What does John 7:51 mean?
ESV: "Does our law judge a man without first giving him a hearing and learning what he does?"
NIV: "Does our law condemn a man without first hearing him to find out what he has been doing?"
NASB: Our Law does not judge the person unless it first hears from him and knows what he is doing, does it?'
CSB: "Our law doesn’t judge a man before it hears from him and knows what he’s doing, does it?"
NLT: Is it legal to convict a man before he is given a hearing?' he asked.
KJV: Doth our law judge any man, before it hear him, and know what he doeth?
NKJV: “Does our law judge a man before it hears him and knows what he is doing?”
Verse Commentary:
Despite the understandable stereotype, not all Pharisees were blatant hypocrites or irrational egotists. Nicodemus lives out concepts such as education, reason, and morality, even when investigating someone so critical of his sect, like Jesus (John 3:1–2). The reason Pharisees were so respected, in fact, was specifically because they were generally intelligent, moral, educated men. However, the other Pharisees have already made up their minds to have Jesus killed (John 5:18). They respond with rage when the men they sent to arrest Jesus comment on His amazing words (John 7:46). All Nicodemus has suggested, at this stage, is that his fellow experts in the law follow the law: which explicitly says that Jesus is owed due process (Exodus 23:1; Deuteronomy 1:16–17; Proverbs 18:13). In other words, the code Pharisees claim to live by demands Jesus be given a hearing, not immediate condemnation.

Sadly, Nicodemus' associates, are so blindly enraged by Jesus that they reject this suggestion out of hand. In the next verse, they will not only ignore Nicodemus' request, they will insult him by suggesting that he is backwards and low-class, like the Galilean Jesus. And they will issue a challenge which is ironically mistaken.
Verse Context:
John 7:37–52 shows how Jesus' public ministry challenges the traditional views of Judaism. This causes infighting among both the people and the Jewish leaders themselves. The people hear His words, see His miracles, and begin to wonder if Jesus really is the Promised One. Once again, the religious leaders attempt to arrest Jesus, but the officers are so impressed by His words that they leave Him alone. When Nicodemus, a Pharisee, makes a plea for due process, he is mocked and his suggestion is ignored. Moments such as this will eventually lead the Jewish leaders to extreme measures against Jesus.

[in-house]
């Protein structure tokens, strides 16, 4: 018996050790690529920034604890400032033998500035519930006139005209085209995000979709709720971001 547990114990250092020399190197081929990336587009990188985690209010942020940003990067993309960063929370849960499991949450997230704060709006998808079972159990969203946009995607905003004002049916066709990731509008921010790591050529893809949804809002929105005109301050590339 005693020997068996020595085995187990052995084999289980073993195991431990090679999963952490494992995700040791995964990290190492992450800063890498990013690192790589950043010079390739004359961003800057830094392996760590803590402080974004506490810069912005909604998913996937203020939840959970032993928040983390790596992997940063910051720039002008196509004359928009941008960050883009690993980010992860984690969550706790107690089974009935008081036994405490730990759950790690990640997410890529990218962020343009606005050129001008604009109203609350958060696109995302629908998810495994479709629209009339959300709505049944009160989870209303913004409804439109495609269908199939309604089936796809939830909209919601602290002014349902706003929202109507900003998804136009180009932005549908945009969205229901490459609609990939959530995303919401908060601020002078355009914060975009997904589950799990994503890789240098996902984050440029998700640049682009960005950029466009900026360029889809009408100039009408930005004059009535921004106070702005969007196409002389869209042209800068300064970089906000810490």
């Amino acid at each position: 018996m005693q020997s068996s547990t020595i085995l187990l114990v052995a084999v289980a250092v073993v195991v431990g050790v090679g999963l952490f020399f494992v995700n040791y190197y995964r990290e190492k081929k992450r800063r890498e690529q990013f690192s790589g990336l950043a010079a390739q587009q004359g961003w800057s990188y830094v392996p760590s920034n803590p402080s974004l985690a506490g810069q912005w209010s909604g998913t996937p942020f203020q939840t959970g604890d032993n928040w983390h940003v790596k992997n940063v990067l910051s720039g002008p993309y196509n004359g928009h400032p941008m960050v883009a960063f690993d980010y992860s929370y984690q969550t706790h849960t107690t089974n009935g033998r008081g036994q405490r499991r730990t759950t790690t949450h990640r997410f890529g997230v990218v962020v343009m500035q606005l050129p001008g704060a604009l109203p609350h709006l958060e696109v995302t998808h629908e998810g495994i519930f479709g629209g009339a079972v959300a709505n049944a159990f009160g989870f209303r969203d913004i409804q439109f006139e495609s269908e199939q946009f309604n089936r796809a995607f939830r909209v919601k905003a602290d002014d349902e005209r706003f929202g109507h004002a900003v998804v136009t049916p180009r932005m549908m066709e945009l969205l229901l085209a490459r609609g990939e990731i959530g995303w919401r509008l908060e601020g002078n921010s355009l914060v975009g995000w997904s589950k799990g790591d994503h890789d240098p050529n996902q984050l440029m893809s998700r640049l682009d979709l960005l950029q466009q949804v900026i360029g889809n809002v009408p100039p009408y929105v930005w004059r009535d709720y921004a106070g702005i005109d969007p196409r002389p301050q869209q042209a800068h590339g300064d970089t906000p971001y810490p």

Chapter Summary:
Six months after the feeding of thousands, and the public debate which followed, Jesus plans to attend the Feast of Booths (Festival of Tabernacles). Rather than going publicly, He chooses to arrive privately, and after His family. While teaching and preaching there, Jesus once again comes into conflict with local religious leaders. The crowds take note of His profound words, history of miracles, and the inability of the religious leaders to silence Him. This causes the people to openly question their spiritual leaders. This embarrassment is a milestone in the effort to permanently silence Jesus.
Chapter Context:
John chapter 7 is the beginning of the end of Jesus' public ministry. The feeding of thousands in chapter 6 was the pinnacle of His earthly popularity. That enthusiasm was dampened when Jesus explained the true meaning of His ministry. Here, in chapters 7 and 8, Jesus will confront His critics at a major Jewish festival, using metaphors drawn from ritual celebrations to highlight themes from His preaching. The following chapters include additional miracles and teachings from Jesus, as His eventual crucifixion draws nearer.
Book Summary:
The disciple John wrote the gospel of John decades after the gospels of Matthew, Mark, and Luke were written. The author assumes that a reader is already familiar with the content of these other works. So, John presents a different perspective, with a greater emphasis on meaning. John uses seven miracles—which he calls "signs"— to prove that Jesus is, in fact, God incarnate. Some of the most well-known verses in the Bible are found here. None is more famous than the one-sentence summary of the gospel found in John 3:16.
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